Orioles love oranges but enjoy other fruits and even grape jelly. You’ll want to change fruits out regularly so they don’t get moldy.


American Goldfinches love thistle. They are constantly on my feeder scarfing it down. It’s also a good way to attract chickadees, woodpeckers and nuthatches. A simple thistle sock can give you great results.

For hummingbirds, don’t forget that red dye is toxic. The best solution to feed them is four parts hot water and one part sugar. Make sure to clean your hummingbird feeders so ants and mold don’t overtake them.

There is a suite of species that loves eating seeds off the ground, including Song Sparrows, Dark-eyed Juncos and robins. Unfortunately, it may also attract some non-bird friends to your yard, like moles.

American Goldfinches
American Goldfinches - "This is a male and female pair, enjoying thistle seed from a thistle sock feeder."

Do birdhouses and birdbaths make a difference?

 

Birdhouses are a great resource, but you need to monitor them. If you live in the suburbs like me, invasive House Sparrows may take them over.

Bluebird populations have declined significantly over the last few decades, so nest boxes provide a home they may not be able to find otherwise.

Birdbaths are helpful too, as long as you keep them clean and don’t let algae grow. Providing a water source can bring in birds that might not eat seeds. It doesn’t need to be anything fancy. The birdbath I use only cost $20, but you could even put out a bowl of water. I keep mine full over the summer, even if I’m not filling the feeders. Robins and fledgling birds love taking baths.

Eastern Bluebird
An Eastern Bluebird enjoying the birdbath in Outcalt's yard.

How do I manage my landscaping and insects while keeping birds in mind?

 

I always recommend planting something native to your area. The National Audubon Society has a great resource for choosing native plants. Several studies have shown insects are more likely to be present on native plants. Local trees, shrubs and flowers can provide seeds and homes for birds. Non-native plants like honeysuckle can overtake your yard and provide almost no nutritional benefit for birds. Even though honeysuckle berries look pretty, it’s like feeding cake to a toddler.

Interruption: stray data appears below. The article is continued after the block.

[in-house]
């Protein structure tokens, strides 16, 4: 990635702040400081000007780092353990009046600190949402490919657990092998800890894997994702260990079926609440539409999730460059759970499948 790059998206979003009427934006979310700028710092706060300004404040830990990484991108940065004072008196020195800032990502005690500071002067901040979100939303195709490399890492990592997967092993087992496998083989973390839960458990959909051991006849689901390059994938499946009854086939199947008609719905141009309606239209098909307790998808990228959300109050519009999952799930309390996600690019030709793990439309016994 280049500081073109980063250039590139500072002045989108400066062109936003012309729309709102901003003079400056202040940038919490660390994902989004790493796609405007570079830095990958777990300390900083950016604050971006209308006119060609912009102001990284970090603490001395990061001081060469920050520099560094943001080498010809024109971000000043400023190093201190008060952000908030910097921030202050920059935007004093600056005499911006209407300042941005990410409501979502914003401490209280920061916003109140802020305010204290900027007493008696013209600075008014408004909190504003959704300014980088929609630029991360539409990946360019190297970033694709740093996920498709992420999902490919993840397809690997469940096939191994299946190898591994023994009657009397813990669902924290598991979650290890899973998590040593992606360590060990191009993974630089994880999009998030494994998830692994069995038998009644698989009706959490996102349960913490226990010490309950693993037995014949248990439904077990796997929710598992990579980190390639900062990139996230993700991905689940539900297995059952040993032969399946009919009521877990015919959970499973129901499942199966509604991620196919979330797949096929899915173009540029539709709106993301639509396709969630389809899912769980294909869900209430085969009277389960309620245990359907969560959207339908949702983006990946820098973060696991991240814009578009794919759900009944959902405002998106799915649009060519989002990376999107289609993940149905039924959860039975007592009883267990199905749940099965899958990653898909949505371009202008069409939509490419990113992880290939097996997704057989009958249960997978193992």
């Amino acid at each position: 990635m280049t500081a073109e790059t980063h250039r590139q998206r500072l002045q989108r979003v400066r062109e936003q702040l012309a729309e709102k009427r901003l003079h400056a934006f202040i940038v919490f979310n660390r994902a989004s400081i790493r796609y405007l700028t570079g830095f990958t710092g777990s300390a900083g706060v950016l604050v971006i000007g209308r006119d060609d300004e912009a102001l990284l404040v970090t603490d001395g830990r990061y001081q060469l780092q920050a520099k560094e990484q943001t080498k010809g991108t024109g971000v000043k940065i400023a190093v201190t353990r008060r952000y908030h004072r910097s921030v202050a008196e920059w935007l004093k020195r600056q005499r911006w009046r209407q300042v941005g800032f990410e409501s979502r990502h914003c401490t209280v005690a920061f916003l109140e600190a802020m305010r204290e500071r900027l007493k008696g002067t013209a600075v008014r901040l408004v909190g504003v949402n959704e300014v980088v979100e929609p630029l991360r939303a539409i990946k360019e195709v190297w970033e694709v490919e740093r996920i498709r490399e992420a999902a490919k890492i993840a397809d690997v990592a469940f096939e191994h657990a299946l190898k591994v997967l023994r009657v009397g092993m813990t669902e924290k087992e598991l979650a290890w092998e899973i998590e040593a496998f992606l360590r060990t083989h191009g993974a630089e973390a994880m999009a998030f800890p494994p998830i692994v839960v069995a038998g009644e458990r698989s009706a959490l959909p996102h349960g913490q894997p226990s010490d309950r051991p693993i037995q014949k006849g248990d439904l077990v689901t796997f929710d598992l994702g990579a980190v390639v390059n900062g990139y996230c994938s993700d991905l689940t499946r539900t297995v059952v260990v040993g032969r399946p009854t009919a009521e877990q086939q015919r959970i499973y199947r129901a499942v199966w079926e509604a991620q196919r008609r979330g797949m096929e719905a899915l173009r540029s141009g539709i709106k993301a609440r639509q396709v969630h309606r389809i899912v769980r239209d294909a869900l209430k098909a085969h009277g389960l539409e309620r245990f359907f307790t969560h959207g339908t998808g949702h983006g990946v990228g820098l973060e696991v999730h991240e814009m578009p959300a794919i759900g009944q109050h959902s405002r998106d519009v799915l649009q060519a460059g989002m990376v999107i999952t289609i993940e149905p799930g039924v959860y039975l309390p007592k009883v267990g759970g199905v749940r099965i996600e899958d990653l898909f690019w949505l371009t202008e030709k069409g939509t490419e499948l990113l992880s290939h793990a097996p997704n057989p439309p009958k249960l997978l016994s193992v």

I try to avoid using pesticides and bug killers. Insects are an important food source for birds. I like growing vegetables, so I use natural bug deterrents, like garlic spray. It doesn’t kill the friendly pollinators or damage the birds that would eat them.

The fact that I’m not great about mowing my yard works out well for the birds. There are a lot of species that eat the clover and grass seeds that grow naturally. It also attracts bees and butterflies.

American Robin
"American Robins are often seen on the ground, finding earthworms for nestlings."

Once the birds arrive, how can you protect them?

 

Window collisions are a concern for birds, so you’ll either want to put your feeder right next to your window or at least 30 feet away, if possible. If the feeders are close enough, birds won’t build up enough speed to hurt themselves if they hit a window.

It is best when feeders are placed around eight feet away from trees or shrubs. That way, birds can see what is going on and feel safer coming to feeders. Predators like cats can hide in denser vegetation, so open areas at an intermediate distance from shelter are ideal. Domestic cats are one of the largest sources of mortality for birds, so keeping cats inside is important, especially when there are fledgling birds around.

You can even help out by drinking bird-friendly coffee. Many migratory birds winter in South America where rainforests are cut down to grow coffee on sun plantations. Bird-friendly coffee is grown in the shade, leaving the forest canopy intact.

Migratory birds travel across continents, often relying on our backyards for fuel and resting spots. Birds connect us as neighbors in times like these, despite any lines we might draw.